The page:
British Columbia Finance Minister Mike de Jong, in delivering the province’s budget, said the government would start asking property buyers whether they were a citizen or a permanent resident and, if not, where they were from.
This pledge to collect more data on home buyers was the result of ongoing debate regarding the lack of hard facts on foreign ownership in Vancouver’s property market. Unfortunately the plan is already being criticized for failing to truly capture the impact of global capital on local real estate prices.
Vancouver is home to a burgeoning property market where the average price of a detached house in January reached $2.87-million, up by almost 46 per cent from January 2015. Some real estate firms say almost 70 per cent of detached houses with a value of over $3-million are going to buyers from China. Many young families including upper-middle-class professionals are unable to enter the housing market.
Vancouver has been engaged in a non-stop debate about the role of foreign money in the city’s increasingly pricey housing market and the impact that could have on the future of the city. The issue has even attracted the attention of Prime Minister Justin Trudeau, who has pointed out the need for more data.
Despite Vancouver mayor Gregor Robertson having asked B.C. Premier Christy Clark’s government to intervene in the housing market, Ms. Clark and Mr. de Jong have maintained they would not enforce policies that could have a negative impact on house prices.
Mr. de Jong said that while he won’t try to predict what the data will show, his aim is not to discourage foreign investors.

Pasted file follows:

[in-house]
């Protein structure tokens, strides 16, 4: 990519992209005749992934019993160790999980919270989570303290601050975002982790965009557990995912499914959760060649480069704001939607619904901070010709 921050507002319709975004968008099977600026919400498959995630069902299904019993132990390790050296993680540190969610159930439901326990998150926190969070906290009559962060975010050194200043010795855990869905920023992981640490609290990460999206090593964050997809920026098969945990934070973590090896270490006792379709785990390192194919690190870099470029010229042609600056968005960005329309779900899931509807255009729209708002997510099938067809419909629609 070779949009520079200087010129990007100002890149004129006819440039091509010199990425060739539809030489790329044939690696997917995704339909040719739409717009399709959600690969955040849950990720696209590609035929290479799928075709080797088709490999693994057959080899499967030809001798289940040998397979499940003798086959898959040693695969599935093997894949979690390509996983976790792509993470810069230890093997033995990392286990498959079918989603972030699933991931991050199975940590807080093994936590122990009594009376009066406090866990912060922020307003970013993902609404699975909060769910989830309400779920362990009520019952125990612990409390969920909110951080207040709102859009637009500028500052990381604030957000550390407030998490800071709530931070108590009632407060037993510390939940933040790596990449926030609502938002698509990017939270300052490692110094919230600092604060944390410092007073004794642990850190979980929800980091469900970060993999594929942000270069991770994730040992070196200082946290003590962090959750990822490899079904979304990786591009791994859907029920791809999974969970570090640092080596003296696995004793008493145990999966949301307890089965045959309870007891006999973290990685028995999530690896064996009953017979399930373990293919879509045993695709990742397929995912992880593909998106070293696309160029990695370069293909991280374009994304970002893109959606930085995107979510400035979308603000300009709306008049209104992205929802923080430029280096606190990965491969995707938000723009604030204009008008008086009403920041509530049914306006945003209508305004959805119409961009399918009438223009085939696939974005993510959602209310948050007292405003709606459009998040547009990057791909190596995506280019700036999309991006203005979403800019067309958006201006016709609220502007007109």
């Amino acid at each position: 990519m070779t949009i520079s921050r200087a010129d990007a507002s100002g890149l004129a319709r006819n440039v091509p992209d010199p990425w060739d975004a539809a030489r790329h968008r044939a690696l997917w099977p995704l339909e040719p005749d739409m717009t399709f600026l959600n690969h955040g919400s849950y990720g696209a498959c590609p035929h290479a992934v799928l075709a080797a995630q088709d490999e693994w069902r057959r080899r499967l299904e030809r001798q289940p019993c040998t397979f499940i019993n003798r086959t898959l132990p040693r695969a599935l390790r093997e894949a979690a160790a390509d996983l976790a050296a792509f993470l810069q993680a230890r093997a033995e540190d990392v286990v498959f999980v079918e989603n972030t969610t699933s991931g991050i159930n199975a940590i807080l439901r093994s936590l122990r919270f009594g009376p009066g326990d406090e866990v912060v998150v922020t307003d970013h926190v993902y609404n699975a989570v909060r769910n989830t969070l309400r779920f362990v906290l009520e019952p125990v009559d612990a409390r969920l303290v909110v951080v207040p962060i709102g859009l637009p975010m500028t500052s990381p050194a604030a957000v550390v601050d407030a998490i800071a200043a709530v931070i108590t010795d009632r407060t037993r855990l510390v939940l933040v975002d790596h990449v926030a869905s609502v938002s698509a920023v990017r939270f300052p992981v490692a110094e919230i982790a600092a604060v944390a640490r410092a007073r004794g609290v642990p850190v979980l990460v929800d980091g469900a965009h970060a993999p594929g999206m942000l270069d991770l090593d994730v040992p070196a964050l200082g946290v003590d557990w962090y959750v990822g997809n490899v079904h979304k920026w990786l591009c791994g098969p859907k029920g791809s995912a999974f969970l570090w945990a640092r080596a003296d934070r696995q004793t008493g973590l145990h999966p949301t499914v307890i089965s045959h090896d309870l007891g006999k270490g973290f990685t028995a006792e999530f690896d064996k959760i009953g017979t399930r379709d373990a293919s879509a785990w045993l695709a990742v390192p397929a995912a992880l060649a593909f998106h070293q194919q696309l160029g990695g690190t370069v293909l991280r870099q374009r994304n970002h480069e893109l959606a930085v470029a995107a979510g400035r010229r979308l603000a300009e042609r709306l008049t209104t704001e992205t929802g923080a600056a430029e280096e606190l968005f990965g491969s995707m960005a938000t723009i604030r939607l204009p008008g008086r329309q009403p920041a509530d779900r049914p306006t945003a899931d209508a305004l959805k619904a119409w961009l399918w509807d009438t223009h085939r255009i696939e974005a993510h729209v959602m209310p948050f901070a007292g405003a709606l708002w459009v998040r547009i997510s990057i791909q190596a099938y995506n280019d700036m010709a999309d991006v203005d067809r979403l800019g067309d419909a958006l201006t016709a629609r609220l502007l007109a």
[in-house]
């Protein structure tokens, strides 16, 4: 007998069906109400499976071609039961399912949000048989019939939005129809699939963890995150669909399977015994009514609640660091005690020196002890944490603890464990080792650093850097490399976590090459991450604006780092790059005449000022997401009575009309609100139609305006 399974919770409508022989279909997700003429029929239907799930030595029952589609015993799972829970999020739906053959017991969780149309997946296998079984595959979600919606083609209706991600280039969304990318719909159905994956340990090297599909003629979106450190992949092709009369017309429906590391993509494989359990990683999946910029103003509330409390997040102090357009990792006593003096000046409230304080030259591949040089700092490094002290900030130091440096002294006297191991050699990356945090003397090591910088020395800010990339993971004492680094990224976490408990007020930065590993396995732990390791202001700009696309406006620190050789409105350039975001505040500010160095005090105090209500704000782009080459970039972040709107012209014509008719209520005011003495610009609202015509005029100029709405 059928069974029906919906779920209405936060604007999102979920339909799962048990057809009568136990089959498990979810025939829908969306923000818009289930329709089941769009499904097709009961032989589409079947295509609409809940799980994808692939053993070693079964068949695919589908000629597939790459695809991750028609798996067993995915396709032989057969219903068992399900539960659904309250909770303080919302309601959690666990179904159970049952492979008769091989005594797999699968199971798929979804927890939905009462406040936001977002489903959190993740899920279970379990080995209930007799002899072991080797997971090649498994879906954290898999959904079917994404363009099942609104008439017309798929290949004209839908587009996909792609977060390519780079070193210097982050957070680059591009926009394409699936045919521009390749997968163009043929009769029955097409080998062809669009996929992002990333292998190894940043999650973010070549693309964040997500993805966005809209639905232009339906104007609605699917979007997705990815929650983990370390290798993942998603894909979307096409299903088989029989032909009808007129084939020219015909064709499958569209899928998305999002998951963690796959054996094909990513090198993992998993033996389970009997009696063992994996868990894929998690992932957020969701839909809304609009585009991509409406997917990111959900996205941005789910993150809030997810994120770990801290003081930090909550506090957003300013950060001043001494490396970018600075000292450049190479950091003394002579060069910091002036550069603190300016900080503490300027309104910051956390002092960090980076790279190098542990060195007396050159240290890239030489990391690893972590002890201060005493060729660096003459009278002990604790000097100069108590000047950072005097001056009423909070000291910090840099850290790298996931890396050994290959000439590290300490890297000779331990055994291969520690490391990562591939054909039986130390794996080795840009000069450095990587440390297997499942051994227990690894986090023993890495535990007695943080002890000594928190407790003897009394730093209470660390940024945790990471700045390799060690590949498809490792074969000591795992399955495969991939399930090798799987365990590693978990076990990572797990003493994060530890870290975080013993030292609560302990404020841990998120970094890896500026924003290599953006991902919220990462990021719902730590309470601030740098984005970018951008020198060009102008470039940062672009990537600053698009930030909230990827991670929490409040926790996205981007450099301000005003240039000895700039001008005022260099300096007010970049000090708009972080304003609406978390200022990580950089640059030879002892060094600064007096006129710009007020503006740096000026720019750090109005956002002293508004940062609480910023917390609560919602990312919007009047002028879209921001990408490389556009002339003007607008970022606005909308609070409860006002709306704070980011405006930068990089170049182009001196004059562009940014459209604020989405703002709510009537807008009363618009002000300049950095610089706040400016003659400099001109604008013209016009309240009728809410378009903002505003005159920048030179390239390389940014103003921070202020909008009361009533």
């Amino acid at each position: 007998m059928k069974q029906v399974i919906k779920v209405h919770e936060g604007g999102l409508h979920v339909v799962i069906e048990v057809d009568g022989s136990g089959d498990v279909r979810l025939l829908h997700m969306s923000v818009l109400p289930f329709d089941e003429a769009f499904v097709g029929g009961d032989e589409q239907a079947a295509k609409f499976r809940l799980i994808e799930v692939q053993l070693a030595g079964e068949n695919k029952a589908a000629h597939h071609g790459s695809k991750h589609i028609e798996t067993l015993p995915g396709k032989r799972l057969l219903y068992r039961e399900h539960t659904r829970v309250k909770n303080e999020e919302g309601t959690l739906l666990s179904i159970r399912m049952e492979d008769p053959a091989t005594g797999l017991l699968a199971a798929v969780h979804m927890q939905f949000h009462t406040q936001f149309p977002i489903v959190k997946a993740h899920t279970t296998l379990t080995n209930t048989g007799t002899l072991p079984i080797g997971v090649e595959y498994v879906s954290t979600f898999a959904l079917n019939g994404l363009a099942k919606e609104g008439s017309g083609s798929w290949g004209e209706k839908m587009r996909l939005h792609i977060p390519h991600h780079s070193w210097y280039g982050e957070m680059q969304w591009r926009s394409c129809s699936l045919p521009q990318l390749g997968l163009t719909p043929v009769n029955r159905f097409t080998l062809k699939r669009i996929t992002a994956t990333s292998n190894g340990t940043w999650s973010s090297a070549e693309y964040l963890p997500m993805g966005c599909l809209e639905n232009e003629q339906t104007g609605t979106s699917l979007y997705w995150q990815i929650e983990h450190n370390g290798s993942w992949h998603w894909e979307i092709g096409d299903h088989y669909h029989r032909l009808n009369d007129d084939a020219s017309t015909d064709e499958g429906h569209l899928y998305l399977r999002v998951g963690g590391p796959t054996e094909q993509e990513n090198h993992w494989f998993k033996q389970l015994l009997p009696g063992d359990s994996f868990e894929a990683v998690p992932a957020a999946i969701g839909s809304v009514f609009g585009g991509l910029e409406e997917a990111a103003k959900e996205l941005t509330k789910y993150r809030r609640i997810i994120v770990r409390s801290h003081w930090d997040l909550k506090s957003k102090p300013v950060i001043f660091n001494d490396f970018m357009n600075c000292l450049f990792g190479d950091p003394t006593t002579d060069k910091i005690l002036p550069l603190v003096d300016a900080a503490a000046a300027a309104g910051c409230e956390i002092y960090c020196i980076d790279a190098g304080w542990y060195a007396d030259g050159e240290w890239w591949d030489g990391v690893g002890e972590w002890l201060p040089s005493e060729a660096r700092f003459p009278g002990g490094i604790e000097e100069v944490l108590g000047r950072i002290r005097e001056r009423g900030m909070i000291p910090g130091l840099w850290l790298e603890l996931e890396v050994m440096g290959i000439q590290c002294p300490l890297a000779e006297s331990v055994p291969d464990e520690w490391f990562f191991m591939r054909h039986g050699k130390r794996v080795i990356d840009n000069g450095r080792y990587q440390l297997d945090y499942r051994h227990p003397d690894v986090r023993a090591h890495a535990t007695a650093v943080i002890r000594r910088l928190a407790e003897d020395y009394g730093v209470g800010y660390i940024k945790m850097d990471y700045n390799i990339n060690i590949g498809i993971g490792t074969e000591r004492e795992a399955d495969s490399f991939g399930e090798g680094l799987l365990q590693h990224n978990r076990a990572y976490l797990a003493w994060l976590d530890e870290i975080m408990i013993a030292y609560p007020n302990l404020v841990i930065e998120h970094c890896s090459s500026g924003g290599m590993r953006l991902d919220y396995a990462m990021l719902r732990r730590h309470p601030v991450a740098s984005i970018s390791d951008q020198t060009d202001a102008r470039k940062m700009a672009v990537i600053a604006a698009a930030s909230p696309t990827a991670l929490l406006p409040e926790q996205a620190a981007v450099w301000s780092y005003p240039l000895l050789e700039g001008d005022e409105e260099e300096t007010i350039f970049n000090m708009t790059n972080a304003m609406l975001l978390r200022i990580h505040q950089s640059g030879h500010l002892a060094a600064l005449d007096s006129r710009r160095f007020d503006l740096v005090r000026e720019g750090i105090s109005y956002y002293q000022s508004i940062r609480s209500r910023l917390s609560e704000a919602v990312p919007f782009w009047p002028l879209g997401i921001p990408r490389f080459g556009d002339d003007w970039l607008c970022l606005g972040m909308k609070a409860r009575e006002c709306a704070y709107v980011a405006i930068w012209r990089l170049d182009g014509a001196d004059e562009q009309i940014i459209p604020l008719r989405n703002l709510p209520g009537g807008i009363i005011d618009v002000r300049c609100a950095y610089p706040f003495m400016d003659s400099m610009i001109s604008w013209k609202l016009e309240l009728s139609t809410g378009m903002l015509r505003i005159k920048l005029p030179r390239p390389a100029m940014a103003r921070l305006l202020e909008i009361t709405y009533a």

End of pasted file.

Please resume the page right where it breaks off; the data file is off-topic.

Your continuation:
“There is a diversity of opinion about the degree to which foreign investment in the market is driving prices,” Mr. de Jong said. “The value in the market has increased to a degree and with a speed that is registering on people. But it’s not true that there are no housing options for residents.”
Vancouver immigration lawyer Ryan Rosenberg says there is nothing wrong with foreign investment and that the government should be cautious about how closely it scrutinizes the roots of permanent residents. He also expressed doubts as to whether the new measures will have any impact and added that the government should instead ask buyers where they pay income tax – which would show where they earn their money.
Critics believe the new disclosure rules should also focus on the source of capital and not just target residency. The new measures fail to address soaring prices, and may one day make the situation much worse.
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